So your argument is that I dropped this argument if you ignore the part where I responded to this argument..... You gave your point, I gave my counter point. Im not going to argue that swearing isnt chivalrous so give me a break already. You showed how swearing is bad because it isnt civil, I showed how it since it allows people to express their true shock, frustration, disbelief, etc and not cause stress later that this aspect of swearing balances out how impolite it can be and make swearing overall neutral.

"4. That swearing isn’t civil / polite and the nature of my introductory scenario"

Of course I dropped that argument how could I argue against it? Jesus, at this point if I didnt argue if Apples werent Green youd think the Pro would hold that against me too.....

"5. Swearing doesn’t describe accurately in a literary sense (he does argue about emotion and such, yet the actual meaning of the words being less accurate was conceded)"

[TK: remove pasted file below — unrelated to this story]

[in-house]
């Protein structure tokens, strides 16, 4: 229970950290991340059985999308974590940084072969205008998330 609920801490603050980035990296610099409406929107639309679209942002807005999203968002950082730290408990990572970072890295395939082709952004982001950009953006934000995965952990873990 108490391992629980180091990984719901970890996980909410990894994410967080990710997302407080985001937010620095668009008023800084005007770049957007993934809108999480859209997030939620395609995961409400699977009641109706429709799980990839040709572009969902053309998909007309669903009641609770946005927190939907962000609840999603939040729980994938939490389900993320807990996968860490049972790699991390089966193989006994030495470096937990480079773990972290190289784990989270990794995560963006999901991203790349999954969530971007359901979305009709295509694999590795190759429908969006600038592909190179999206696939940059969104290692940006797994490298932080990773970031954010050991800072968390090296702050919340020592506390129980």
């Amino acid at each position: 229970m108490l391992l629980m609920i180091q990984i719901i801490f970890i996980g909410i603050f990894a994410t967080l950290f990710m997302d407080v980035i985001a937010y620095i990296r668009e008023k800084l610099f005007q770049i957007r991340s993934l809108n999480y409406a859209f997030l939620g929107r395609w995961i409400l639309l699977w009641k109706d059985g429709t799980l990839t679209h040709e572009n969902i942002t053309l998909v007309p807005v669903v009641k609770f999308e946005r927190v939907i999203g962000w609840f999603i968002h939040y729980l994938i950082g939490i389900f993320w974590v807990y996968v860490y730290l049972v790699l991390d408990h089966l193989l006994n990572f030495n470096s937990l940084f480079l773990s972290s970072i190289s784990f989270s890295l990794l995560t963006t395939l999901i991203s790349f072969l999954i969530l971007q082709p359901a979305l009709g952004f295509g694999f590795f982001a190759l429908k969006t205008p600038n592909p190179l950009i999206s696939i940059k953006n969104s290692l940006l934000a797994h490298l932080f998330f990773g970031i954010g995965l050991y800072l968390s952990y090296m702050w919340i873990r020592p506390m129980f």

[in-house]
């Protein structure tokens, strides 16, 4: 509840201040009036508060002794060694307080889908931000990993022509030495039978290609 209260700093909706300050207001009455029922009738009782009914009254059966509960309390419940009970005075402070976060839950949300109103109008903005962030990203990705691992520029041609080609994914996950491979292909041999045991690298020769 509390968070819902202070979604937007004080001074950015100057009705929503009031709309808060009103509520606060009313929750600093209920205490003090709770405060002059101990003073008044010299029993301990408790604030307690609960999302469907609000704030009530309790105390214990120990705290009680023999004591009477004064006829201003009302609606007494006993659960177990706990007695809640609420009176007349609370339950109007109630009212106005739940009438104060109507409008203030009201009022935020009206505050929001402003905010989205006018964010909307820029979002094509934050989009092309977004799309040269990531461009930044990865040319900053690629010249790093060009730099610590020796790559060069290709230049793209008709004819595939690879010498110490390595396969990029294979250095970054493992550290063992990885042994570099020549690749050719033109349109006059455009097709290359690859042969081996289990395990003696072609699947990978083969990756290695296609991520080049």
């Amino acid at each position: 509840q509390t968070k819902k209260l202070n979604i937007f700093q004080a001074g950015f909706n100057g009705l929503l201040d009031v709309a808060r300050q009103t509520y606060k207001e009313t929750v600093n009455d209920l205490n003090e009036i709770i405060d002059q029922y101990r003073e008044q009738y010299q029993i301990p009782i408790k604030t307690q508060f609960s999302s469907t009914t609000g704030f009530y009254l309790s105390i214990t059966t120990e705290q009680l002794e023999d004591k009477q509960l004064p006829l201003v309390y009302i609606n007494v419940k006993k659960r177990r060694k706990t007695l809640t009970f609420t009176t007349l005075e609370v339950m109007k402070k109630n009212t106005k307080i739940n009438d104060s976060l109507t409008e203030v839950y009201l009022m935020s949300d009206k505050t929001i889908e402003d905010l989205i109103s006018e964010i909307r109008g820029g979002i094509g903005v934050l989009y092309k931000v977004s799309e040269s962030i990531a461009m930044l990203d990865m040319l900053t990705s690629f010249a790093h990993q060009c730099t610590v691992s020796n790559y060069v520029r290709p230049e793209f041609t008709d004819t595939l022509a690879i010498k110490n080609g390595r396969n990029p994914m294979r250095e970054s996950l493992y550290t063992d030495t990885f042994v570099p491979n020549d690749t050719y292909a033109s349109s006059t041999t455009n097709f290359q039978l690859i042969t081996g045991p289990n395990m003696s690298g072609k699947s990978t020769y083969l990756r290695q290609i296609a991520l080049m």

How can you claim I dropped an argument when even you admit I argued against it? Same argument as number 3, im moving on now I already wasted 4,000 characters on Pro's accusations that I dropped half his arguments...

"I will agree swearing can, for some people, be an effective way of releasing anger."

Please note how I am not going to be a dick about this and list it as arguments dropped by the Pro.

" You’re mad and you complain to somebody who gets mad about the same thing. Guess what? Now you’re both mad and no better off."